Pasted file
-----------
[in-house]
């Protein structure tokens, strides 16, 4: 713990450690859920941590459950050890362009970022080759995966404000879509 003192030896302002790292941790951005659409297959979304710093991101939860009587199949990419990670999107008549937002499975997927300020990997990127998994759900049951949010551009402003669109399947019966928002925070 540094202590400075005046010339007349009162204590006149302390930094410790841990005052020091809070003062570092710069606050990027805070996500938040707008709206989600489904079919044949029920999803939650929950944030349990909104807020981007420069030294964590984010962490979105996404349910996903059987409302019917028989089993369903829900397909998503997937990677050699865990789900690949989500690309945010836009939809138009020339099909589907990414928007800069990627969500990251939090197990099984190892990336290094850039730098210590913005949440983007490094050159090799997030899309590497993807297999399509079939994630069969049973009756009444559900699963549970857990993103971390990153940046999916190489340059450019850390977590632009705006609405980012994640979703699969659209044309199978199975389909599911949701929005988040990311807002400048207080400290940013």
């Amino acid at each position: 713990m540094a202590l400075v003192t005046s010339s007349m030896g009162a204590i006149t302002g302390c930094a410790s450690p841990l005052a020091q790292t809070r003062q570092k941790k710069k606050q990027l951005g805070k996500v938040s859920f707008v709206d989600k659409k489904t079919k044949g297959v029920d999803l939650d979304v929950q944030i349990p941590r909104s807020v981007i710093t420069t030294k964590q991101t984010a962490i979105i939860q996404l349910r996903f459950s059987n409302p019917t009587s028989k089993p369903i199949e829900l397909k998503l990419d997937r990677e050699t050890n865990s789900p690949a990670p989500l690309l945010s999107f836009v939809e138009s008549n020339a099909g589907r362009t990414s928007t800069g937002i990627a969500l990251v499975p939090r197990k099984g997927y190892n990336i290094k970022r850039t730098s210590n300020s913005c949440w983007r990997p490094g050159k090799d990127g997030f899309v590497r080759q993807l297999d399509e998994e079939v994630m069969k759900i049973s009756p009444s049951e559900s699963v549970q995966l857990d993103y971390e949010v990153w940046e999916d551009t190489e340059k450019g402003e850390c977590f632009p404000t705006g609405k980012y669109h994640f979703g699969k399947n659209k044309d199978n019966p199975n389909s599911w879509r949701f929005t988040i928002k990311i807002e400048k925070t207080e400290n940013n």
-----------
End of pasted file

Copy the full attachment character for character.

[in-house]
């Protein structure tokens, strides 16, 4: 713990450690859920941590459950050890362009970022080759995966404000879509 003192030896302002790292941790951005659409297959979304710093991101939860009587199949990419990670999107008549937002499975997927300020990997990127998994759900049951949010551009402003669109399947019966928002925070 540094202590400075005046010339007349009162204590006149302390930094410790841990005052020091809070003062570092710069606050990027805070996500938040707008709206989600489904079919044949029920999803939650929950944030349990909104807020981007420069030294964590984010962490979105996404349910996903059987409302019917028989089993369903829900397909998503997937990677050699865990789900690949989500690309945010836009939809138009020339099909589907990414928007800069990627969500990251939090197990099984190892990336290094850039730098210590913005949440983007490094050159090799997030899309590497993807297999399509079939994630069969049973009756009444559900699963549970857990993103971390990153940046999916190489340059450019850390977590632009705006609405980012994640979703699969659209044309199978199975389909599911949701929005988040990311807002400048207080400290940013």
């Amino acid at each position: 713990m540094a202590l400075v003192t005046s010339s007349m030896g009162a204590i006149t302002g302390c930094a410790s450690p841990l005052a020091q790292t809070r003062q570092k941790k710069k606050q990027l951005g805070k996500v938040s859920f707008v709206d989600k659409k489904t079919k044949g297959v029920d999803l939650d979304v929950q944030i349990p941590r909104s807020v981007i710093t420069t030294k964590q991101t984010a962490i979105i939860q996404l349910r996903f459950s059987n409302p019917t009587s028989k089993p369903i199949e829900l397909k998503l990419d997937r990677e050699t050890n865990s789900p690949a990670p989500l690309l945010s999107f836009v939809e138009s008549n020339a099909g589907r362009t990414s928007t800069g937002i990627a969500l990251v499975p939090r197990k099984g997927y190892n990336i290094k970022r850039t730098s210590n300020s913005c949440w983007r990997p490094g050159k090799d990127g997030f899309v590497r080759q993807l297999d399509e998994e079939v994630m069969k759900i049973s009756p009444s049951e559900s699963v549970q995966l857990d993103y971390e949010v990153w940046e999916d551009t190489e340059k450019g402003e850390c977590f632009p404000t705006g609405k980012y669109h994640f979703g699969k399947n659209k044309d199978n019966p199975n389909s599911w879509r949701f929005t988040i928002k990311i807002e400048k925070t207080e400290n940013n």